My life so far: fails to meet expectations (created 2010-04-21).
This page is moving to a new website.
I'm learning how to use LinkedIn, and there are some people on that site who ask general philosophical questions. Some are a bit silly but they are still fun to answer. One person asked people to apply the traditional performance evaluation categories:
to their own lives. So here is what I wrote:
Can I ask for an incomplete instead? Most people like my work, and I would certainly play that up in any job interview, but I have to admit that I probably could have done a lot more with my life if I was smarter at prioritizing. Mind you, I've done a lot of things I'm proud of including publishing a book, but there is a lot more that I know I'm capable of if I just apply myself.
Here's what I'd like to do with the rest of my professional life:
I remember an interview I was a part of, way back in the 1980's. The candidate (who we ended up hiring) said something nice about what he wanted for his career. He didn't expect to be the greatest. He would be happy if people said about him, yes I know him, he does good work.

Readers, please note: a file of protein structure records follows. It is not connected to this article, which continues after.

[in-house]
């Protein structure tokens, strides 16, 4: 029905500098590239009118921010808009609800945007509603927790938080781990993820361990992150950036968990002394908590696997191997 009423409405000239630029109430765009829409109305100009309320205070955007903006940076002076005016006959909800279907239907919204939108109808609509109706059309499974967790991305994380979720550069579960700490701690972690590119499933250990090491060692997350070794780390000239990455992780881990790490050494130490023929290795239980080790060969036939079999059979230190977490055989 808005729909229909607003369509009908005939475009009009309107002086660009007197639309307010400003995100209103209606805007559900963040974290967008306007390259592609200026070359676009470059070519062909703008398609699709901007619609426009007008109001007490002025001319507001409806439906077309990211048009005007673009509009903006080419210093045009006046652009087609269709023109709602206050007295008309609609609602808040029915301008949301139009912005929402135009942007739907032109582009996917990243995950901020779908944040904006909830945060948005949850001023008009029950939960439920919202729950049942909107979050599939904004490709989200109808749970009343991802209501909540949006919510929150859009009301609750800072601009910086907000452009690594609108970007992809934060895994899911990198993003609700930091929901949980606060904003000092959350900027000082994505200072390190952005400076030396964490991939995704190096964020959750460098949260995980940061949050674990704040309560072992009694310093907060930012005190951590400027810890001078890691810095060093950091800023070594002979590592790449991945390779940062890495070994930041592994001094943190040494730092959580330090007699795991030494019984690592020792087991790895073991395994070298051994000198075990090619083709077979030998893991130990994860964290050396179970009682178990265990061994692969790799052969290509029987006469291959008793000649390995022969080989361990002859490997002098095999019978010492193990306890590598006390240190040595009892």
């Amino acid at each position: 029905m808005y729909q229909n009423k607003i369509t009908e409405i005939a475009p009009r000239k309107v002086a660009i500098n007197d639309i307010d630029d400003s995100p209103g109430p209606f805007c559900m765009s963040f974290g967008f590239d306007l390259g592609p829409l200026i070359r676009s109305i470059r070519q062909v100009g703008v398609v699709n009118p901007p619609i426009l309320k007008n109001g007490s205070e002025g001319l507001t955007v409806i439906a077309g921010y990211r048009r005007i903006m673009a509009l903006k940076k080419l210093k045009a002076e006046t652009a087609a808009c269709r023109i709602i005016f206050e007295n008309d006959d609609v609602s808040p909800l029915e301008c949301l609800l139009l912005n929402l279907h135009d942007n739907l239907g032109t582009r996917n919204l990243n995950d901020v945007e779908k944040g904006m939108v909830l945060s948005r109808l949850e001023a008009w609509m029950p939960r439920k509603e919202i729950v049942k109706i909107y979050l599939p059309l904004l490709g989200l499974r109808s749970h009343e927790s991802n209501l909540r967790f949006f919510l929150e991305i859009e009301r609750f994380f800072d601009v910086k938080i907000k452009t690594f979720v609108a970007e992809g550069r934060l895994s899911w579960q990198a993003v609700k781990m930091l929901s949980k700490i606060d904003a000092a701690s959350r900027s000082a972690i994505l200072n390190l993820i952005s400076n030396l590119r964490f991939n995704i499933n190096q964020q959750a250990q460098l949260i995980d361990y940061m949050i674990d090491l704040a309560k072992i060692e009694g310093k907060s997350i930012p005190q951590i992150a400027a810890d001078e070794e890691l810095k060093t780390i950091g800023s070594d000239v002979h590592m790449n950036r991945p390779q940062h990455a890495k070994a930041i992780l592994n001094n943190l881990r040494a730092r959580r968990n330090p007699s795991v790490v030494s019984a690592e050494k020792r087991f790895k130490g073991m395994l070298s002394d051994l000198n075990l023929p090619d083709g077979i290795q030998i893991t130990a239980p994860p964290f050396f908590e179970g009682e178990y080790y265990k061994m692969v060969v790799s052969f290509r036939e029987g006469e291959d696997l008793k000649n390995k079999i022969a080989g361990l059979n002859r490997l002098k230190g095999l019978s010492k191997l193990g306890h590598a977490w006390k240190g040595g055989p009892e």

If people said that about me, I'd be pretty happy.
In my personal life, the list is a bit longer.
There's also an ambition of mine that straddles my personal and professional life. I love reading the letters to the editor on the opinion pages of any newspaper. I also try to write letters for the local paper here in Kansas City, The Kansas City Star. I do work on spacing my letters a month apart so as to maximize my chances of getting published. So far I've gotten about five or six letters published.
The Kansas City Star selects ten people in the community each year to write five editorial columns apiece and to contribute to their blog, Midwest Voices. The pay is lousy, but it would be fun to put my thoughts down and see them printed in the Kansas City Star. They ask for volunteers every year around November or so and every year, I apply. But they always choose somebody else. I realize that I'm not the ideal demographic (too old, too white, too male, and too liberal), but some of the people they've chosen couldn't write their way out of a paper bag. Oh well, there's always next year.